On Friday, I will be privileged to broadcast my 6,000th Indianapolis Indians game! it has been a labor of love! My thanks to the Indians and to all the wonderful people I have met along the way!
“Every time I go up to hit, I feel like it’s going to be my moment.”
Aaron Judge is in his first full season in the Major Leagues. Judge played college baseball at Fresno State and was taken by the New York Yankees in the first round of the 2013 MLB Amateur Draft. Aaron Judge made his Major League debut with the Yankees last August and homered in his first at bat. Judge batted only .179 with four homers in 84 at bats and he struck out 42 times. Aaron Judge has been sensational in 2017!
Aaron Judge is 6’7 282 pounds and his power to all fields is incredible. Aaron Judge is about much more than home runs. He sets a great example by playing hard and with passion. He runs well and gives you everything he has in right field. It is so important to note that since he is hitting home runs to all fields, he is not getting into bad habits at the plate. Many power hitters constantly try to pull the ball so it is much easier for pitchers to pitch to them.
Aaron Judge cut down on his leg kick this season and the results have been astounding. He is batting over .300 with more than 20 homers. Aaron Judge is a fine young man with a terrific work ethic. Baseball is a game of adjustments, and Judge has made some that put him on the path to greatness!
“It’s our people and work ethic. The six Hall of Fame QB’s from Western PA. didn’t do it themselves.”
Johnny Unitas won three NFL Championships and one Super Bowl. He was a 10-time Pro Bowl selection who was named the NFL’s Most Valuable Player on three occasions. Joe Montana was a four-time Super Bowl Champion and a three-time Super Bowl MVP. Montana played in eight Pro Bowls and twice was named the NFL’s Most Valuable Player. Joe Namath led the New York Jets to a Super Bowl victory over the heavily favored Baltimore Colts. Namath was a four-time AFL All-Star and two-time AFL MVP. Dan Marino was a nine-time Pro Bowl selection who was the NFL’s MVP in 1984. Jim Kelly was a five-time Pro Bowl selection who led the Buffalo Bills to four straight Super Bowls. George Blanda played more seasons of Pro Football (26) than anyone else played. He was a four-time AFL All-Star who also won the AFL’s MVP. Blanda made a name for himself as a place kicker, too.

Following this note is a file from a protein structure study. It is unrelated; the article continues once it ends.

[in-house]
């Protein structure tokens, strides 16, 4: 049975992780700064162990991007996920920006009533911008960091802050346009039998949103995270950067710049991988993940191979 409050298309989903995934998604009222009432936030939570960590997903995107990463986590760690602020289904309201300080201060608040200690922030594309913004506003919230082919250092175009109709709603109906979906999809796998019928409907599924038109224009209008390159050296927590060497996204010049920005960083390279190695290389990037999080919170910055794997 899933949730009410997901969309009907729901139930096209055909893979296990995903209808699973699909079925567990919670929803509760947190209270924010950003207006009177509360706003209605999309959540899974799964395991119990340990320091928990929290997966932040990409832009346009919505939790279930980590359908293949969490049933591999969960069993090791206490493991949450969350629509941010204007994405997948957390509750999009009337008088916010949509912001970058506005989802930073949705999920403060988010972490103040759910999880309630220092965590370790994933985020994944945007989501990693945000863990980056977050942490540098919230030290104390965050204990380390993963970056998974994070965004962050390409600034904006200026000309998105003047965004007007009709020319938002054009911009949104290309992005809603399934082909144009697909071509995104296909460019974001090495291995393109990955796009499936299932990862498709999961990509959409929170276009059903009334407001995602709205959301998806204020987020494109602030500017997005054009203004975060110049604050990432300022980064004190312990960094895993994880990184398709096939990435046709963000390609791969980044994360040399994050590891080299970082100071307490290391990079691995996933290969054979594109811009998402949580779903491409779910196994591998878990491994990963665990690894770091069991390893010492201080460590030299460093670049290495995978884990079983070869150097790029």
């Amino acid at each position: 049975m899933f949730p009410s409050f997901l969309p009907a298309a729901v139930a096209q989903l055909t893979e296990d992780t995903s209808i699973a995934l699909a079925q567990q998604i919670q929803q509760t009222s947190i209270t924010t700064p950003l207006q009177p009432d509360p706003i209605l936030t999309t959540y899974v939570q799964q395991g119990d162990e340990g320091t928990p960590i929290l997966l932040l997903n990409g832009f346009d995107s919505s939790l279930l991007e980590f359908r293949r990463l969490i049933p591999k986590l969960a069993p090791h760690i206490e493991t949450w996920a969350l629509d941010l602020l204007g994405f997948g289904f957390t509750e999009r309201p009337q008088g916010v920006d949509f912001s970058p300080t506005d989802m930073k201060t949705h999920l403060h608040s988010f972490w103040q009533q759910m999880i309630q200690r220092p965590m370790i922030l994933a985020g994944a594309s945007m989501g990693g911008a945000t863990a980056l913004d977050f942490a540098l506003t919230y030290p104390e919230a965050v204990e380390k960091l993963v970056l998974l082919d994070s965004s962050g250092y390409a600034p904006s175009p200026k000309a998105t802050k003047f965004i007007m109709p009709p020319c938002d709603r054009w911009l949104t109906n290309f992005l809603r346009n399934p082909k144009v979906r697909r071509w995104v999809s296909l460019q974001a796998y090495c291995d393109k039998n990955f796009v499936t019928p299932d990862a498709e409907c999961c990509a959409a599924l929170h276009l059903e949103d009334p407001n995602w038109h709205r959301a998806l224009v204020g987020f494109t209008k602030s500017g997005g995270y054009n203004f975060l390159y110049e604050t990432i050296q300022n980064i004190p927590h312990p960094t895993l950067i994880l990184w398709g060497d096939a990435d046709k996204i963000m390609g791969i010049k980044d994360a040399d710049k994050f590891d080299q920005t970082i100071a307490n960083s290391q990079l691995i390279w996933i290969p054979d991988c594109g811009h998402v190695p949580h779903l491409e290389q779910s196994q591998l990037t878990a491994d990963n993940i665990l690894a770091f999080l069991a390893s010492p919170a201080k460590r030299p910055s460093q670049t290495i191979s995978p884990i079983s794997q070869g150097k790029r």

These six men all from Western Pennsylvania are six of the 26 quarterbacks in the Pro Football Hall of Fame. That one region in the Country is the cradle of quarterbacks is truly incredible! Western Pennsylvania has produced other fine quarterbacks but these are the best of the best! I think, like most people, I would rank Tom Brady as the best quarterback of all-time with Joe Montana and Johnny Unitas neck and neck for second and third. Joe Namath was a great quarterback for a short period of time and Dan Marino and Jim Kelly were outstanding for many years. Western Pennsylvania had its foundation in coalmines, steel mills, and railroads. Many of the great athletes from there were first and second generation sons of immigrants. The toughness, work ethic, and great attitude that these people possessed made them really special!
Posted in Inspirational Sports Stories
Tagged Dan Marino, football, George Blanda, Howard Kellman, Jim Kelly, Joe Montana, Joe Namath, Johnny Unitas, NFL, sports, Tom Brady
“I’m 60 years old and want to do things away from basketball.”
Larry Bird stepped down last week as the Indiana Pacers president of basketball operations. Bird is the only man in NBA history to be the League’s Most Valuable Player, the Coach of the Year and the Executive of the Year. Larry Bird was the National Player of the Year, his senior season at Indiana State (1979). The following season, he was the NBA Rookie of the Year. Larry Bird was named the NBA Most Valuable Player on three occasions. He was named MVP of the NBA Finals twice and was an All-Star in 12 of his 13 seasons. Larry Bird led the Celtics to three Championships in the 1980’s.
I first saw Larry Bird play when he was a junior at Indiana State. I recognized how talented he was but I do not think anyone realized that he would go on to become one of the greatest players in NBA history. Larry Bird had incredible eye-hand coordination. Let’s remember that not only was he a great scorer, but he also was a good rebounder and an excellent passer. Bird was a team player, one who would dive for loose balls.
Larry Bird was the head coach of the Pacers for three years; they went to the League Finals once and the Conference Finals the other two seasons. During Bird’s time as President of the Pacers, they went to the Conference Finals on three occasions. Anyone in that position, will have his “hits and misses.” The last couple of seasons were especially challenging and Bird felt it was time to “move on.” For all of his successes, Larry Bird came close as a coach, but was unable to bring the Indiana Pacers a Championship as a coach or as an executive.